Send to

Choose Destination
Brain Res. 1995 Dec 24;705(1-2):109-17.

Pretectofugal fibers from the nucleus of the optic tract in monkeys.

Author information

Department of Otolaryngology, St. Marianna University School of Medicine, Kawasaki, Japan.


The nucleus of the optic tract (NOT) is the visuo-motor relay between the retina and preoculomotor structures in the pathway mediating optokinetic nystagmus (OKN). NOT lesions in monkeys produce no OKN toward the lesioned side. Then, efferent fibers from the NOT course through the brainstem and may reach the vestibular nucleus, which is proposed to be the final nucleus to the motor nucleus. In the present study, the tracer was injected through a micropipette in the NOT in four monkeys. Labeled terminals were observed ipsilaterally in the parabigeminal nucleus, superficial layers of the superior colliculus, dorsal and lateral terminal nuclei of the accessory optic system and pretectal nuclei and contralaterally in the NOT and superficial layers of the superior colliculus. Descending fibers from the NOT consisted of two major pathways: (1) fibers descended medially from the injection site through the reticularis pontis oralis to reach the lateral part of the ipsilateral nucleus reticularis tegmenti pontis; (2) fibers projecting into the dorsal cap of inferior olive, by far the greatest number of labeled fibers, descended ventrally along the lateral border of the reticularis pontis oralis and reached the medial lemniscus where they descended further and branched into the dorsolateral pontine nucleus, the lateral part of the nucleus reticularis tegmenti pontis, the peduncular pontine nucleus, the lateral pontine nucleus, the nucleus prepositus hypoglossi, the medial vestibular nucleus and finally the dorsal cap of the inferior olive. Consistent with the physiological data, the direct terminals to the medial vestibular nucleus could serve to drive the storage mechanisms and to produce OKN in the monkey.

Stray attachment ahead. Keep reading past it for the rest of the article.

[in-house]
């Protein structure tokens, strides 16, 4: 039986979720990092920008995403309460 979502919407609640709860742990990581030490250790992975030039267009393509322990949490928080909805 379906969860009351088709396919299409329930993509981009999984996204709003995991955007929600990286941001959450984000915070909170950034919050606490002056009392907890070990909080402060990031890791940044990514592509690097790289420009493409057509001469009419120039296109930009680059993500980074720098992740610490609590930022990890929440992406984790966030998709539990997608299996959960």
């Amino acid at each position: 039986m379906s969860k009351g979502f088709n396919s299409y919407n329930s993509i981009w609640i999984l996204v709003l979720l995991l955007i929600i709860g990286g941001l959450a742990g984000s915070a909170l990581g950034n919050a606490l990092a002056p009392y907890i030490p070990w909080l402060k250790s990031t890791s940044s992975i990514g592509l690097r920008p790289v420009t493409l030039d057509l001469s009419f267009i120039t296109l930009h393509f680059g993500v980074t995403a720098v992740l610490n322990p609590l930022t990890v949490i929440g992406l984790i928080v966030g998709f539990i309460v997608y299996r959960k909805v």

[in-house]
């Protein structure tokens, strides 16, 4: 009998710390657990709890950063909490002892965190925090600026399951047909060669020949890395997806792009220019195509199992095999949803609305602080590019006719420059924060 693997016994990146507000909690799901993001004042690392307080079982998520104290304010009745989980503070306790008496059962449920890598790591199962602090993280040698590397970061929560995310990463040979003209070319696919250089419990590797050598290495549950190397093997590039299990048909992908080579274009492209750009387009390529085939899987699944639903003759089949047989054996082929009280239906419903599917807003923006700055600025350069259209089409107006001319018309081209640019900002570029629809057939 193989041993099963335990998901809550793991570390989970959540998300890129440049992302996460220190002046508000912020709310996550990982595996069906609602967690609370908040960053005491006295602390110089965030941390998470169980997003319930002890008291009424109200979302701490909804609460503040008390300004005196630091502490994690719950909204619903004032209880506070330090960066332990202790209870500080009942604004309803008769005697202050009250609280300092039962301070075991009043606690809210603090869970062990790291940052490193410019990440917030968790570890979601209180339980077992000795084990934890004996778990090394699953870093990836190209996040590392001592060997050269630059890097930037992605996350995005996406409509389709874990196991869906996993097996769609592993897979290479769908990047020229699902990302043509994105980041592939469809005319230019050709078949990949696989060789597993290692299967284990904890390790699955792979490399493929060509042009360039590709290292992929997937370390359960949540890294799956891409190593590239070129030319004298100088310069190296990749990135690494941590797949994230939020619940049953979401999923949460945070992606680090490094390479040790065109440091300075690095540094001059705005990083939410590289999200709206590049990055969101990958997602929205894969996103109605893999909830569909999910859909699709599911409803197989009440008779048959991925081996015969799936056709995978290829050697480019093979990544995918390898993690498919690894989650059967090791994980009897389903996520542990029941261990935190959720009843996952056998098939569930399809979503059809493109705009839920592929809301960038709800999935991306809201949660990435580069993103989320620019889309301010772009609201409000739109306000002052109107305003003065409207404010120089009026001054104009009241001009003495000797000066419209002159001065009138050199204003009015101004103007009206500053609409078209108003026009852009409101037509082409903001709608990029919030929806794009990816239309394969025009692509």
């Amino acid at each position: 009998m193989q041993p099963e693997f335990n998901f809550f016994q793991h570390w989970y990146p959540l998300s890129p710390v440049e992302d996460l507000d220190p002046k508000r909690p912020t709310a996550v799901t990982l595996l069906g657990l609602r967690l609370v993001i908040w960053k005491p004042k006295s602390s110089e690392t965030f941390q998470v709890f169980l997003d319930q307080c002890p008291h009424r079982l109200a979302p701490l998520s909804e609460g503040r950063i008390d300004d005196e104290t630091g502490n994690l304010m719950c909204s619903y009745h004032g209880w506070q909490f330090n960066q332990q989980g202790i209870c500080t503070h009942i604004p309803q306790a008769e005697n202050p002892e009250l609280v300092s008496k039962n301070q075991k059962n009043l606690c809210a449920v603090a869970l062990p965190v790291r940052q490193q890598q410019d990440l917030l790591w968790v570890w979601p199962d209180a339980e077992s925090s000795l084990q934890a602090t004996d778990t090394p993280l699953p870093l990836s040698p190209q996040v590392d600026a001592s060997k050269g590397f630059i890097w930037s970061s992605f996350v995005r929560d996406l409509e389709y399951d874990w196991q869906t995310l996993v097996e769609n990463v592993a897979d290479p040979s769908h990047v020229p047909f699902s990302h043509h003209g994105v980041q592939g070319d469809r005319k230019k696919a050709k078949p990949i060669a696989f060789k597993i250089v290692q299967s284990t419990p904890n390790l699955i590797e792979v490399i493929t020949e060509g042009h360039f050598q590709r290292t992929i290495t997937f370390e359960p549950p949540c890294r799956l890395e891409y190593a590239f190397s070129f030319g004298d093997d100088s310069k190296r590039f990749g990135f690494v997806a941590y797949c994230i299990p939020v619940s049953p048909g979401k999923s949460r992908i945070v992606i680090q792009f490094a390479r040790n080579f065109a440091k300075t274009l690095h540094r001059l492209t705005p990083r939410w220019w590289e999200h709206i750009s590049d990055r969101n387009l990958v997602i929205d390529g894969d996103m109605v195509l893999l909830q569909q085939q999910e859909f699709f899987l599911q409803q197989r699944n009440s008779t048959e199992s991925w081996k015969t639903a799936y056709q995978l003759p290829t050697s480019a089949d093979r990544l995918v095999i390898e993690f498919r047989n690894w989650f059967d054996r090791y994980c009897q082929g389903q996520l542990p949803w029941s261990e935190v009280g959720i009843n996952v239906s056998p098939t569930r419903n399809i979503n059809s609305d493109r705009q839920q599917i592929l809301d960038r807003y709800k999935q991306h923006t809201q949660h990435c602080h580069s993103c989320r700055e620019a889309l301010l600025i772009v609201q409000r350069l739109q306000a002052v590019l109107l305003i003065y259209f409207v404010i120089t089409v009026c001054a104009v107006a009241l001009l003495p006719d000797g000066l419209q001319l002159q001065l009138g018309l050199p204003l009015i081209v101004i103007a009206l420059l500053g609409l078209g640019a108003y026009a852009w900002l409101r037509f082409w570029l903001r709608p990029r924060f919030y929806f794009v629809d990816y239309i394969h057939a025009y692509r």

[Indexed for MEDLINE]

Supplemental Content

Full text links

Icon for Elsevier Science
Loading ...
Support Center